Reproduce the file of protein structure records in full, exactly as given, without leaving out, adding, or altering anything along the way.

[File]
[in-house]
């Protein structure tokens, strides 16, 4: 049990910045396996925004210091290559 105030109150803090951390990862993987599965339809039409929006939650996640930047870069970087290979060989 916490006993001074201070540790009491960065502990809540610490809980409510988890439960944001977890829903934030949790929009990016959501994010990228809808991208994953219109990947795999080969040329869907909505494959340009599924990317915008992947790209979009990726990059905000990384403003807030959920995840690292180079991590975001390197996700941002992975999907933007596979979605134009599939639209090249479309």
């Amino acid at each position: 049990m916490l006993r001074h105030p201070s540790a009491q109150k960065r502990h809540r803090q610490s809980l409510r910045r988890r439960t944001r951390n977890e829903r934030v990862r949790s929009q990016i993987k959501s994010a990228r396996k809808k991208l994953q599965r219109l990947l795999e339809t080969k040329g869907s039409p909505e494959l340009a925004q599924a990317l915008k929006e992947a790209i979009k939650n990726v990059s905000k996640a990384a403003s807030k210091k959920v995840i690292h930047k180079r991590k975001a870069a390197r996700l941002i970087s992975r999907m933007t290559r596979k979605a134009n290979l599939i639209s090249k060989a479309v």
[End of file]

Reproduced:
[in-house]
């Protein structure tokens, strides 16, 4: 049990910045396996925004210091290559 105030109150803090951390990862993987599965339809039409929006939650996640930047870069970087290979060989 916490006993001074201070540790009491960065502990809540610490809980409510988890439960944001977890829903934030949790929009990016959501994010990228809808991208994953219109990947795999080969040329869907909505494959340009599924990317915008992947790209979009990726990059905000990384403003807030959920995840690292180079991590975001390197996700941002992975999907933007596979979605134009599939639209090249479309």
């Amino acid at each position: 049990m916490l006993r001074h105030p201070s540790a009491q109150k960065r502990h809540r803090q610490s809980l409510r910045r988890r439960t944001r951390n977890e829903r934030v990862r949790s929009q990016i993987k959501s994010a990228r396996k809808k991208l994953q599965r219109l990947l795999e339809t080969k040329g869907s039409p909505e494959l340009a925004q599924a990317l915008k929006e992947a790209i979009k939650n990726v990059s905000k996640a990384a403003s807030k210091k959920v995840i690292h930047k180079r991590k975001a870069a390197r996700l941002i970087s992975r999907m933007t290559r596979k979605a134009n290979l599939i639209s090249k060989a479309v």